Press Cadets: 'A rewarding mix of hard work and luck'

The Press Cadets scheme, launched last year by Press Gazette in association with Camelot, gives two young journalists the chance to land an £18,000 12-month contract with this magazine. But there's the small matter of a tough Apprentice-style competition to get through first. Here, last year's winners explain what could be in store.

Lou Thomas

The Press Cadets application process was a great audition for a year of banging out news at Press Gazette. Like reporting for real, it was an uncompromising but rewarding mix of hard work, waiting around for people to get back to you and good luck.

The tasks themselves got progressively harder, though I had a bit of a leg-up with the first. Having spent years at uni as music editor of our student mag and being an obsessive tunehead, writing an NME review and relevant page furniture wasn't too much of a stretch. By the final task at the Telegraph, I felt that any of the four finalists could have won (the other two, far from Pete Best anonymity, landed places on Trinity Mirror's training course and Take A Break respectively).

Waiting around each week for the phone call to confirm my progress was an experience I must equate with watching those vomit-inducing TV ads that feature amateur or child singers crooning pop songs.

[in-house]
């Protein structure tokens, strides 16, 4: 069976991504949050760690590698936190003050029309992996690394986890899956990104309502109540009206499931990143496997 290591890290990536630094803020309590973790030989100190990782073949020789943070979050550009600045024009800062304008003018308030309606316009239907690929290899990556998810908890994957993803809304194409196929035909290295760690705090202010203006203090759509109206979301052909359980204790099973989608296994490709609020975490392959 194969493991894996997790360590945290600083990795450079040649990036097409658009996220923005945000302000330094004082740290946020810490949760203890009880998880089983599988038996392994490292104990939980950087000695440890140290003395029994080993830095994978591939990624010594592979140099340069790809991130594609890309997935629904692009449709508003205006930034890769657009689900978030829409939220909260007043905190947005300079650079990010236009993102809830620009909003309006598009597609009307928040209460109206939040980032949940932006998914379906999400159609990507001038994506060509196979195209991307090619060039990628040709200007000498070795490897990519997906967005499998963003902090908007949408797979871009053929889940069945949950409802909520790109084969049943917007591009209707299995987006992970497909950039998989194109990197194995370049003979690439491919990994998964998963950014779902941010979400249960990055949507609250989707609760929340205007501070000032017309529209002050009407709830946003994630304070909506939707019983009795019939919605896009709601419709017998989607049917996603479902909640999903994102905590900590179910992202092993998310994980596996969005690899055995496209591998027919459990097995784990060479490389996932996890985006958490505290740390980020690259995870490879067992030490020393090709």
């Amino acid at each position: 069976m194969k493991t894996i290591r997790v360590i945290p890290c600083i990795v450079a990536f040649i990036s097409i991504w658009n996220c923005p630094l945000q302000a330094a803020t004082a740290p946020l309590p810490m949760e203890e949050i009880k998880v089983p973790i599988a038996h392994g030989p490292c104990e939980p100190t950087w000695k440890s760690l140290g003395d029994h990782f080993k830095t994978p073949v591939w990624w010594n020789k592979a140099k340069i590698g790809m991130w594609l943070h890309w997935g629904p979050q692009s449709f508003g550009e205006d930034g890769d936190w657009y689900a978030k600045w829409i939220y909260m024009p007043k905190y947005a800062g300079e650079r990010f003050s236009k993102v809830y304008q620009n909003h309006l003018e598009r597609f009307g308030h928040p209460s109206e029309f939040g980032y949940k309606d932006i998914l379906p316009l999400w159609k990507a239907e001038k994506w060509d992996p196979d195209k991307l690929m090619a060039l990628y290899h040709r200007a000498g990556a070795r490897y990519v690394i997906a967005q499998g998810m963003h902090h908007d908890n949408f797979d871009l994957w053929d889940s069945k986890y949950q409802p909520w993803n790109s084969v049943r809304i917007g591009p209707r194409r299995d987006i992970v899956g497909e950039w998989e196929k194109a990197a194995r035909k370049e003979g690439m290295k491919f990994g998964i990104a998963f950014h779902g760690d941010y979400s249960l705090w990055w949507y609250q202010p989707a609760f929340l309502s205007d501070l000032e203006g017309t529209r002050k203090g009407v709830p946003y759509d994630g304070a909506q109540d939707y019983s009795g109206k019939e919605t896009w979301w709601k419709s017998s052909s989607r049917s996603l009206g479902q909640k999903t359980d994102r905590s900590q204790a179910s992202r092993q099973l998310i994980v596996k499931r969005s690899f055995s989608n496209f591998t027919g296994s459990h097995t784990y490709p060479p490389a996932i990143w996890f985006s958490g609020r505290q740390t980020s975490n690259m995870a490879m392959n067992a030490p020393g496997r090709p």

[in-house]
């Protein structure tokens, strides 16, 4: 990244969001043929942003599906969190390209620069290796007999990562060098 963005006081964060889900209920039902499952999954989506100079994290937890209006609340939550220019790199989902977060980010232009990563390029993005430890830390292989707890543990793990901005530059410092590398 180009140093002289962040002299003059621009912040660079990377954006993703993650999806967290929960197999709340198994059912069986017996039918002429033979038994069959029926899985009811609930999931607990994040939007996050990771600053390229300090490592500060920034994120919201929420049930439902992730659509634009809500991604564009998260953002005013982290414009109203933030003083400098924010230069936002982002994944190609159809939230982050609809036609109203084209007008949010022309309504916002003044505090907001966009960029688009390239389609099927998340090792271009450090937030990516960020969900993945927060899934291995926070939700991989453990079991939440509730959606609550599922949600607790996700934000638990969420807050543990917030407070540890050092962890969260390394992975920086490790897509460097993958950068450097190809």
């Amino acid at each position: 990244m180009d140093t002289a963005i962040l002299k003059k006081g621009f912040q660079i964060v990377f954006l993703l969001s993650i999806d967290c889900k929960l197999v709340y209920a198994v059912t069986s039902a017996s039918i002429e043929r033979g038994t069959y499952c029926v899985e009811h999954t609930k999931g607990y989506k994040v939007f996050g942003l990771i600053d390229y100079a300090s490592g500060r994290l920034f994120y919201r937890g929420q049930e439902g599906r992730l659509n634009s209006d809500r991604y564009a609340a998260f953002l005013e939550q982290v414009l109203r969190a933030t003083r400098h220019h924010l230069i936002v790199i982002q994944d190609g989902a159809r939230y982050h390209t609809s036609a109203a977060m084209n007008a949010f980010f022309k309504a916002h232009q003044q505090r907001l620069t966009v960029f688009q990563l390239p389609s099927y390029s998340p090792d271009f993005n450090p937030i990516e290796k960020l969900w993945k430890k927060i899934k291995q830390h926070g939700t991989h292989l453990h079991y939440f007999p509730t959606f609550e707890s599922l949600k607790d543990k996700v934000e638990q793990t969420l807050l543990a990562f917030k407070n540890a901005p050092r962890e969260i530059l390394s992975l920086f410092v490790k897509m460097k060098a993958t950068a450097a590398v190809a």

But finally, at Halloween last year, I waited all day for editor Ian Reeves to call, got cabin fever staring at my bedroom walls and went for a walk down the park to compose myself.

As darkness descended on the south London suburbs, I got the call, and poor Ian got a deafening earful of gushing thanks and expletives. Somewhat predictably, a few pints were sunk in Greenwich that night.

Before I started at Press Gazette, I never gave news much thought, wanting instead to write features and reviews. To me, news reporters were the tightrope walkers of journalism. I admired them, but I was buggered if I'd want to do the job.

For the first few weeks, I was only getting a few down-page stories in the mag and the odd page lead.

The tenacity needed to get quotes out of people was never a problem, but weighing up the news value took a bit of getting used to. But after a few months, the penny dropped and I finally started to understand exactly what the mag was about and what made a good story.

Since then, I've worked on so many big stories it feels like 1,000 years ago, but the time has slipped by so quickly it could have been last week. It's a good job lager ain't as addictive as news, otherwise I'd be in The Priory by now.

I've learnt more about how journalism works and how to actually do it than I ever could have imagined, shared many exciting deadline days and irreverent laughs with supremely skilled colleagues, and made some top-notch contacts.

I've talked to The Independent's Robert Fisk about dodging Israeli missiles, The Guardian's Gary Younge about shotgun-wielding Mississippi yokels, Times editor Robert Thomson about launching in the States, Observer editor Roger Alton about why newspapers are priced too cheaply, and Piers Morgan about how I may have seen the office copy of his book in a skip outside.